Szilveszter Csollány, so this saddest day has finally come, the last say – goodbye… Hundreds were at your grave yesterday (February 9), friends, athletes, Olympians, champions, gymnasts, coaches, judges, and of course a family with a torn heart.
It took me days to even comprehend the relentless news: you were finally forced to give up this last fight, my friend, and you left us here, at age 51.
I remember Sydney became your city, you got to the top there. I was amazed that one of us, and it was not me – since we were peers – at the age of thirty, was capable of performing at a world-class level in gymnastics, and not only did you make the most of it, you had the patience to fast until your time came.
And just before the Sydney Olympic Games when you said, “Hey Zuzu, how many more minutes do I need to hold the ‘Christ’ – the cross on rings – for you to believe I’m in good shape?”, you looked at me laughing, then nodded to your coach, Aunt Pista – as you called the head coach István Vereckei – who had just said: “Now, Szilveszter, just go back to your last turn, one more time, and nail that dismount finally! Would, ya?” “Oh, nooo,” you said, pouting, but you went back and nailed it three times in a row because that was you, the perfectionist.
Yes, you were like that. You always had hepps, it was not easy with you, they said, but your passion for gymnastics always overcame the difficulties.
How many times did we get annoyed together after your finals? I would be excited for you in the commentary stand, but we couldn’t wait to turn off the red live light at the end of the interview to finally swear, saying: In this competition, the Italian phenomenon, Yuri Chechi won again, and again and you “just” came second again and again at the World Championship or European Championship or the Olympic Games.
Can you believe that we were really upset about the fact that you were the second-best in something on the whole planet? Or the second-best in Europe? How many people can say anything like that in a lifetime at all?
But, you were patient, my friend, patient enough to first retire and then restart a fabulous career till you could finally reach the top in every existing race. If there was no other way, you were dragged back from another continent or another city by your beloved master, your coach, Professor Vereckei, who had the key to you and could open your soul at the crucial moments.
I remember our childish jumping, laughing, and clapping right after your triumph in the ring final in Sydney. We had comforted ourselves after your numerous silver medals saying silver is beautiful almost like white gold, but this time, after you won the Olympic gold, well it was obvious this medal really had a different colour.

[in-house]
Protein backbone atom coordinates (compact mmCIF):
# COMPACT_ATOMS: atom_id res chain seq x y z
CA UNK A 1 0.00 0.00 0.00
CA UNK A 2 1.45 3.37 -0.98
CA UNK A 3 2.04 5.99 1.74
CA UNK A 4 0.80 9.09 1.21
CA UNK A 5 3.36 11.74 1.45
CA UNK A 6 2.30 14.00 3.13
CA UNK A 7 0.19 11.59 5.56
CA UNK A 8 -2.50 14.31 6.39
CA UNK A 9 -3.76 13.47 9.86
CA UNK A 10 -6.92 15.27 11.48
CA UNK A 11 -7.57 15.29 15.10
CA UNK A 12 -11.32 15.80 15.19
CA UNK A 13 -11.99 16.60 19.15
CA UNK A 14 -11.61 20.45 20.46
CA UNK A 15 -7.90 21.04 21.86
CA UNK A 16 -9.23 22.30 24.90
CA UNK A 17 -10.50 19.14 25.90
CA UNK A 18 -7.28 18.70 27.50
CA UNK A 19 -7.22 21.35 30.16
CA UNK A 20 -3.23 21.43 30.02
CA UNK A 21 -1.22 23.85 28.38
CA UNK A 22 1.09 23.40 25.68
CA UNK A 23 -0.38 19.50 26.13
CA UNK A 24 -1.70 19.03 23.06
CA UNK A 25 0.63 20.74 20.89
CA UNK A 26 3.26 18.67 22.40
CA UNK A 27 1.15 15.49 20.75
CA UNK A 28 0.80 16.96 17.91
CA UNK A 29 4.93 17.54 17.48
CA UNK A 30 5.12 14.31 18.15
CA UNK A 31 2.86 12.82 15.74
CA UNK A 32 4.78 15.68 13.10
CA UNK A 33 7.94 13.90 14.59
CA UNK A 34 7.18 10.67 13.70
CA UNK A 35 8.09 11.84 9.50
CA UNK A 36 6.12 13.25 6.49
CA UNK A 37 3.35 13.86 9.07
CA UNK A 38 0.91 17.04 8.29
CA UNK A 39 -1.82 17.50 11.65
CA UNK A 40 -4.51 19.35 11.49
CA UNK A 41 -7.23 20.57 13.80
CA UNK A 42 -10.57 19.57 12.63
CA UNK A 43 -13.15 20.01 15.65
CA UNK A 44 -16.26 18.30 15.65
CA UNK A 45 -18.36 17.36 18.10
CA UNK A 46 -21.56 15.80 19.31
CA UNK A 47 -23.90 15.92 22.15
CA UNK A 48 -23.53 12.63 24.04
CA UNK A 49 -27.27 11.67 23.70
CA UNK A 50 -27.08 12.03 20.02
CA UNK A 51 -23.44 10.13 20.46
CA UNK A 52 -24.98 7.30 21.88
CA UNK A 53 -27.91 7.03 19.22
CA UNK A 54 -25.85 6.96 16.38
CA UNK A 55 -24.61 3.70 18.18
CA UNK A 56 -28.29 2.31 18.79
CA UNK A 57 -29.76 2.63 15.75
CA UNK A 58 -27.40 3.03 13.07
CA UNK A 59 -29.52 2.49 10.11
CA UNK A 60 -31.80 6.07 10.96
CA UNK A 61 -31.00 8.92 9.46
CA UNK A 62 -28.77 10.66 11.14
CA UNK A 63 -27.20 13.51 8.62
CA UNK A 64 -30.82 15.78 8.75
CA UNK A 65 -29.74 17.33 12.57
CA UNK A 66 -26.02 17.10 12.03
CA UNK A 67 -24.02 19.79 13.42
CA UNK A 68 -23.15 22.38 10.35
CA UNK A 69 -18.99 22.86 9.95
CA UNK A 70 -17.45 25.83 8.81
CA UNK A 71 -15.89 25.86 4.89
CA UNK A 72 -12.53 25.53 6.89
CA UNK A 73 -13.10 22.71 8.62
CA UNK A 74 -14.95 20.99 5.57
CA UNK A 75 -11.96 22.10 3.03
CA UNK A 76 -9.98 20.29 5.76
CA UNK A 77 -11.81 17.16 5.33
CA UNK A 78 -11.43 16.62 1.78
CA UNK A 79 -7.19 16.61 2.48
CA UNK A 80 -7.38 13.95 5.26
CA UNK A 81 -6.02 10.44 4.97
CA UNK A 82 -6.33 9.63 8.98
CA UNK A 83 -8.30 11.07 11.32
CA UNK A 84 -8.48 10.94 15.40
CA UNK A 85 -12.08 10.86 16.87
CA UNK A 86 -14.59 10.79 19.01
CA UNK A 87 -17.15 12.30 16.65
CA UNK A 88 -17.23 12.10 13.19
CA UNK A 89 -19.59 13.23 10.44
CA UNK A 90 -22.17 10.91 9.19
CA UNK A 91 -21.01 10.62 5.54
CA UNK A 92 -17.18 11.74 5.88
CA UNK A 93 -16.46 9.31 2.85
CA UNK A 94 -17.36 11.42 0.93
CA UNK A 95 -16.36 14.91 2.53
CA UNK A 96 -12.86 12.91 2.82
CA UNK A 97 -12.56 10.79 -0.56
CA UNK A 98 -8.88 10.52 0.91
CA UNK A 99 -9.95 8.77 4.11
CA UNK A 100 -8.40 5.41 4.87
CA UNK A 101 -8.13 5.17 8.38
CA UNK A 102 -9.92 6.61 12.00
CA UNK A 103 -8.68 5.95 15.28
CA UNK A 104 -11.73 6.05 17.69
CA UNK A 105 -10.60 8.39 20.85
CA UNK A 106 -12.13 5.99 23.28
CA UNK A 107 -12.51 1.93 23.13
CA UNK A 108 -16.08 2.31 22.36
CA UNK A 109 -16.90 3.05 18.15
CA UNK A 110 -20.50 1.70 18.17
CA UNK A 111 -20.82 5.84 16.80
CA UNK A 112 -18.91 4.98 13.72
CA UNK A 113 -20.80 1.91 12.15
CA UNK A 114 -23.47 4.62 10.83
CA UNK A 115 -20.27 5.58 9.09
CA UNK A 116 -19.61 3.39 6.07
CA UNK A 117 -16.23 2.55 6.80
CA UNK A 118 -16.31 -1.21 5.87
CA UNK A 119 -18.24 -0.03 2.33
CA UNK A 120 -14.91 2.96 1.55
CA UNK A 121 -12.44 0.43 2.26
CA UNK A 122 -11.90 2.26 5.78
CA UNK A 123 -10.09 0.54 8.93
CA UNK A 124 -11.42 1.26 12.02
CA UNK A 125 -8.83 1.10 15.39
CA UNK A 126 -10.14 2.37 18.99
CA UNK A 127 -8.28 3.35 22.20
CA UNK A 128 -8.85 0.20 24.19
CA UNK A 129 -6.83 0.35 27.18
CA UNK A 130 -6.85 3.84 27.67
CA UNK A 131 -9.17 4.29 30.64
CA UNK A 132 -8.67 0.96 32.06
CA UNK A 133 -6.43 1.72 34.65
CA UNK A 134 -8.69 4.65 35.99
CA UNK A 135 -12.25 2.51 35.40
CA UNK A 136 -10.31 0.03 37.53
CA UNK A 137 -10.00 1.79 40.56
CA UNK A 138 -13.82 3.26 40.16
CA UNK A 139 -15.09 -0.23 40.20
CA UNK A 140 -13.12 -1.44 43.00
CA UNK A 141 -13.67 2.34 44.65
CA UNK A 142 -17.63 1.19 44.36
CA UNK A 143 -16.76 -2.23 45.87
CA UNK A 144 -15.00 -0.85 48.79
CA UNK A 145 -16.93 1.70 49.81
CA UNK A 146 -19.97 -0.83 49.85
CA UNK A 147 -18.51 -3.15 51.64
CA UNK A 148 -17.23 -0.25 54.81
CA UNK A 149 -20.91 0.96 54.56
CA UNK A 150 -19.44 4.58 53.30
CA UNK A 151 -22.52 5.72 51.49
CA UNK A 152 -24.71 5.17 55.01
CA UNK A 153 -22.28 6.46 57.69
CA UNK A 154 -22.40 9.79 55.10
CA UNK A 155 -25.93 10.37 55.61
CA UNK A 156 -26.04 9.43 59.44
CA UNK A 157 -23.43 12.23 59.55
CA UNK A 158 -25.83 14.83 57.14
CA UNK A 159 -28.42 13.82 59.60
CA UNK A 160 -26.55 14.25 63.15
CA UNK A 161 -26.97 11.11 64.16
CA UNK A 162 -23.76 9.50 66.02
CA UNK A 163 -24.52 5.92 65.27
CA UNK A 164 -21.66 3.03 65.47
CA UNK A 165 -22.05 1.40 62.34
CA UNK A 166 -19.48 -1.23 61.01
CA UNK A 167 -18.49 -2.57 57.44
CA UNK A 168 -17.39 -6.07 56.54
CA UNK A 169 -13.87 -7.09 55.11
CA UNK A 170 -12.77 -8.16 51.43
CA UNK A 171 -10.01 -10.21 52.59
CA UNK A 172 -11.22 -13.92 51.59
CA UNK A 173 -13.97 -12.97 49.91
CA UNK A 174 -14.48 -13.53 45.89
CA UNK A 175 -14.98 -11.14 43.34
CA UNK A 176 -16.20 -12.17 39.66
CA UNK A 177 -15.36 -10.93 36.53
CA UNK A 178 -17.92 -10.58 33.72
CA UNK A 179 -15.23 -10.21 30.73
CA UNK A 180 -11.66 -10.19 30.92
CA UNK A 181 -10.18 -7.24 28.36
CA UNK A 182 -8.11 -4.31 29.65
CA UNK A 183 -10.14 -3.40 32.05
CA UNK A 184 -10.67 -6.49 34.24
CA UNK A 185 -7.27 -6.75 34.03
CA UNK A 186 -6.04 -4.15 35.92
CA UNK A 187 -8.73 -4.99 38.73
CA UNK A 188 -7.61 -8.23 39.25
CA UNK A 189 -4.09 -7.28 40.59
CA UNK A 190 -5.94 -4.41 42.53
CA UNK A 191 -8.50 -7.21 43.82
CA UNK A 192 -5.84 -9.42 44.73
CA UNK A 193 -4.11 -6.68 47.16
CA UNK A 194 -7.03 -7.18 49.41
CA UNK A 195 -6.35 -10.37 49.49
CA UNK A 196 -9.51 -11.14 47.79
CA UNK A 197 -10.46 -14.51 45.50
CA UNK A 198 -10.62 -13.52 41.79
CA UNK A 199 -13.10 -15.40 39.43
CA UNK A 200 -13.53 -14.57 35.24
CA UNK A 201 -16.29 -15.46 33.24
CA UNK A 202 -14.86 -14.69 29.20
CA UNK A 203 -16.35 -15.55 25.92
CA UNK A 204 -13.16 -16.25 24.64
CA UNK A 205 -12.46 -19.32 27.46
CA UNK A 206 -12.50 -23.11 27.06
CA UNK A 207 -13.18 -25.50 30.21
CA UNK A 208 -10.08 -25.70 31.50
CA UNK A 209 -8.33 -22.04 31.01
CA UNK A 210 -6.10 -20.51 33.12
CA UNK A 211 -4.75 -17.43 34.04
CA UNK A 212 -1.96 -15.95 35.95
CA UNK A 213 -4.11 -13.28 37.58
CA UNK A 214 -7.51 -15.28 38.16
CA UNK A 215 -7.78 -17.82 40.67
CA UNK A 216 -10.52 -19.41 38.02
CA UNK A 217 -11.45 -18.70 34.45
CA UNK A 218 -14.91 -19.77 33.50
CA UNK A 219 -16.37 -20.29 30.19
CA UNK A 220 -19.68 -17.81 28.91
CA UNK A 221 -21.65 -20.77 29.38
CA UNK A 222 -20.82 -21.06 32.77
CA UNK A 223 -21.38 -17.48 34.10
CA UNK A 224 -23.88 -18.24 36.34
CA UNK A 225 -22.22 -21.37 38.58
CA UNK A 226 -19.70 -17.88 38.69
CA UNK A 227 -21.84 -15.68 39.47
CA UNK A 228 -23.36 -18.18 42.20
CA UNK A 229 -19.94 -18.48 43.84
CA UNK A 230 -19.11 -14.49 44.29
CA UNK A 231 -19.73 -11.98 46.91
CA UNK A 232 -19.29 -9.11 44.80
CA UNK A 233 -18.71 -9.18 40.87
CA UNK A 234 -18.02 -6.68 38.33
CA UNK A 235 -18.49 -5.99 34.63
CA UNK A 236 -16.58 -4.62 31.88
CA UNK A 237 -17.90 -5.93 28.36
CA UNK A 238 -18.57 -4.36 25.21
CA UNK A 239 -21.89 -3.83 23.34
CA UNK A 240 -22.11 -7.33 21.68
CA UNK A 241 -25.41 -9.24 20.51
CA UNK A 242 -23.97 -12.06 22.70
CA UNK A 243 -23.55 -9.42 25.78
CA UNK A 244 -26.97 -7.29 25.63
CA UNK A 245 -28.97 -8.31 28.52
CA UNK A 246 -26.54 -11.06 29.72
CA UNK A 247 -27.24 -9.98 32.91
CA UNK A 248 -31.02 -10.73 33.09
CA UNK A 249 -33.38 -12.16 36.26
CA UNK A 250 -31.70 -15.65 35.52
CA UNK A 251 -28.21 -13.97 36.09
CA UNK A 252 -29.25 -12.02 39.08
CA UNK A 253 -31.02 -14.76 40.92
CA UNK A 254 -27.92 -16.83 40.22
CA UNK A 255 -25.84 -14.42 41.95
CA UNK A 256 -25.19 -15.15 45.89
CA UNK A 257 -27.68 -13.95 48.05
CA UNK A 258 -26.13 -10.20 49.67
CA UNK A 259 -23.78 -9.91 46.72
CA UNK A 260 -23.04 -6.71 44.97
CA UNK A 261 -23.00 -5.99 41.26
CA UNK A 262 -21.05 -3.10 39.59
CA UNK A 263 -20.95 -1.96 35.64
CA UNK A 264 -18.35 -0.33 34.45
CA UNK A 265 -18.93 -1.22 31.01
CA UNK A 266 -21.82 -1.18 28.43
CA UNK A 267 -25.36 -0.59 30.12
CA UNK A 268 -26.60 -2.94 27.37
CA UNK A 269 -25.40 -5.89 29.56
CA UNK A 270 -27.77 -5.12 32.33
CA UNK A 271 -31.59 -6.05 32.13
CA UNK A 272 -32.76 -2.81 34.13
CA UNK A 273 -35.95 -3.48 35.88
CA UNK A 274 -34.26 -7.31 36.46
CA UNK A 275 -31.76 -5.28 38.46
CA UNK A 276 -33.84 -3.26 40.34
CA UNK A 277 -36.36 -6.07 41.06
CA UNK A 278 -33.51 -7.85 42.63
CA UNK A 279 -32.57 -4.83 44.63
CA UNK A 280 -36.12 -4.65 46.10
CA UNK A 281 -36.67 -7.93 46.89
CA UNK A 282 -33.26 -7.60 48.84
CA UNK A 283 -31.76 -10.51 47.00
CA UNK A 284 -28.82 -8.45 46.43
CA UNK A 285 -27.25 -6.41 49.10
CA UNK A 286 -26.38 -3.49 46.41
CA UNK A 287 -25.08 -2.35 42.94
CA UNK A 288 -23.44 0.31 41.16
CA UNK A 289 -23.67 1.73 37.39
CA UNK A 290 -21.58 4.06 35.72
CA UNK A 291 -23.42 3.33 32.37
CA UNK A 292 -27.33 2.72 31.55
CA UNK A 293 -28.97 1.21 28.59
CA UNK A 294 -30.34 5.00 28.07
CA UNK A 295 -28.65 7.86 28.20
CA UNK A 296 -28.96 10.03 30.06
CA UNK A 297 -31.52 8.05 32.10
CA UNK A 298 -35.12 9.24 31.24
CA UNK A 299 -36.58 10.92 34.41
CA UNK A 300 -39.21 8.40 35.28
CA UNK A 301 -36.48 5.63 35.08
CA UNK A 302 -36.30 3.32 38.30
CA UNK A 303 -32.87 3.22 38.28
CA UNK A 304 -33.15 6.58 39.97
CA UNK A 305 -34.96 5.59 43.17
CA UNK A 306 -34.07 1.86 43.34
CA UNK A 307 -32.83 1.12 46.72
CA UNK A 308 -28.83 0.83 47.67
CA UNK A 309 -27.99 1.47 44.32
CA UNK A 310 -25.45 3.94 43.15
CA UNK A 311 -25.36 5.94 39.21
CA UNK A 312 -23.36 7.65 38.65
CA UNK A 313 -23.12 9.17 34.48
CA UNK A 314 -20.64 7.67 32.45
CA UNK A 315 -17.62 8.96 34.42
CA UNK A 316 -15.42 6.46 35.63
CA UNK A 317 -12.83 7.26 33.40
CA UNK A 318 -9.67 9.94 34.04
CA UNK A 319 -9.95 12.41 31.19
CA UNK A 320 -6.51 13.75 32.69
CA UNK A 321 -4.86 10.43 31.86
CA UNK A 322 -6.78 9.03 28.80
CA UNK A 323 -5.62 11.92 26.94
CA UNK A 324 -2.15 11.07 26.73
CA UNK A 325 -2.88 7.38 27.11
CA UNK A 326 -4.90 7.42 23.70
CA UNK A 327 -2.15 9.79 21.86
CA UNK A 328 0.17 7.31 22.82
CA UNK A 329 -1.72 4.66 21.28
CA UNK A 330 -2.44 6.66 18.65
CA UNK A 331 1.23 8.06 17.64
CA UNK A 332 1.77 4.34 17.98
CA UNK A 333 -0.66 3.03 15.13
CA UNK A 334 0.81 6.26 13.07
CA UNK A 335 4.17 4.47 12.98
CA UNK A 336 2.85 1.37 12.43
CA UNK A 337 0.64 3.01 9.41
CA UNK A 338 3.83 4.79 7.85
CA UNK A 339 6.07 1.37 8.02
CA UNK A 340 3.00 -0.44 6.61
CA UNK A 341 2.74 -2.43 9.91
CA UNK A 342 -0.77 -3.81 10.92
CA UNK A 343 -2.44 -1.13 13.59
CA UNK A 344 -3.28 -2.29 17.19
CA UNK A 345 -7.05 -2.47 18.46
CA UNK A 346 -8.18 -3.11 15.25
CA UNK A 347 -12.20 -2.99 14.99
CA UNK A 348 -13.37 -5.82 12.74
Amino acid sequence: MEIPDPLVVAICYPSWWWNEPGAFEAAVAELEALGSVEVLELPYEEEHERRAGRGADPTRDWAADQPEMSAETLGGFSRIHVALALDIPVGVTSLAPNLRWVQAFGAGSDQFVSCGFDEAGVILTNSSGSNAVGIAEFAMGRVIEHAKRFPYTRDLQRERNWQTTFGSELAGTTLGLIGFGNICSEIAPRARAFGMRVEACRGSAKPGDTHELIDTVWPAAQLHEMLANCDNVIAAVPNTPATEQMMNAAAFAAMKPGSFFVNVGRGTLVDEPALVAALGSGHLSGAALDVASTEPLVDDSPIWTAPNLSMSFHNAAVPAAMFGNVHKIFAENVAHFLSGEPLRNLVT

I will never forget the way we seriously sound tested the Phoenix Arenas’ wall in Debrecen, Hungary two years later. Those walls had to endure it when you finally won the elusive glorious World Championship title, after five silver medals.
I dare say that our sport, especially in Hungary, did not appreciate your value. You coached in America, Iceland, Switzerland, and even recently travelled to Austria. Kids admired you everywhere in the world – or rather elsewhere – where they were able to recognize the champion in you.
I was so happy to suggest you, your delightful personality as a special guest to our AIPS friend, the renowned television host and the President of the European Sports Journalists’ Association, Mr. Charles Camenzuli, and he hosted you at the grand Olympic TV show that closed the year in 2019 in Malta. I get the feeling that others abroad knew how to look at you as a real champion, and they did not tend to criticize your stumbles and your attempts outside of sports.
Lately, you had changed a lot, you started running, you crushed the marathon and we even joked that maybe because of the postponement of the Games you could get in shape again for Tokyo.
You were fulfilled in fatherhood. You were the loving husband of your dear Jutka and the proud daddy of your three beautiful girls. You had exchanged recipes as a great cook and loved to stay at home, waiting for your family to finally arrive in a cozy, neat, tidy home that you happily kept like that for them.
I had already seen before my spiritual eyes how we were going to slap each other’s knees when you get out of the hospital, figuring out how this scary story might have happened just to you!
I refused to take note of the increasingly worrying news because it seemed to me that you were born to be a survivor, and that’s what I always thought of you.
I never started this obituary, not even in my thoughts, because I simply didn’t believe I would ever have to write down these painful and tragic words about one of my contemporaries, my fellow gymnast, my teammate.
My dear Szilas, as everyone called you by your nickname! This last task did not seem to be too complicated, this very last exercise you should have accomplished just perfectly: to get out of your hospital bed.
You were stubborn in a good way, but I could only hope that this stubbornness would help you get through the most dramatic point of your life, from which perhaps only the champions have a way back.
We are tormentingly learning about this new reality. And as I think of your elegance on the Rings, holding the Cross perfectly, or the Csollány element named after you in the Gymnastics Code of Points I know for sure that you have not only left this legacy behind. You were a successful era in our beloved sport.
Rest in peace, my friend, Szilveszter Csollány!
Dr. Zsuzsa Csisztu – former teammate of Szilveszter Csollány in the Hungarian National Team
I am a young and vibrant sports journalist from Ghana, a member of the Sports Writers’ Association of Ghana(SWAG), and working with Sports Preview Ghana and sports reporting outfit poised to bring all the latest and trending sports news around the globe.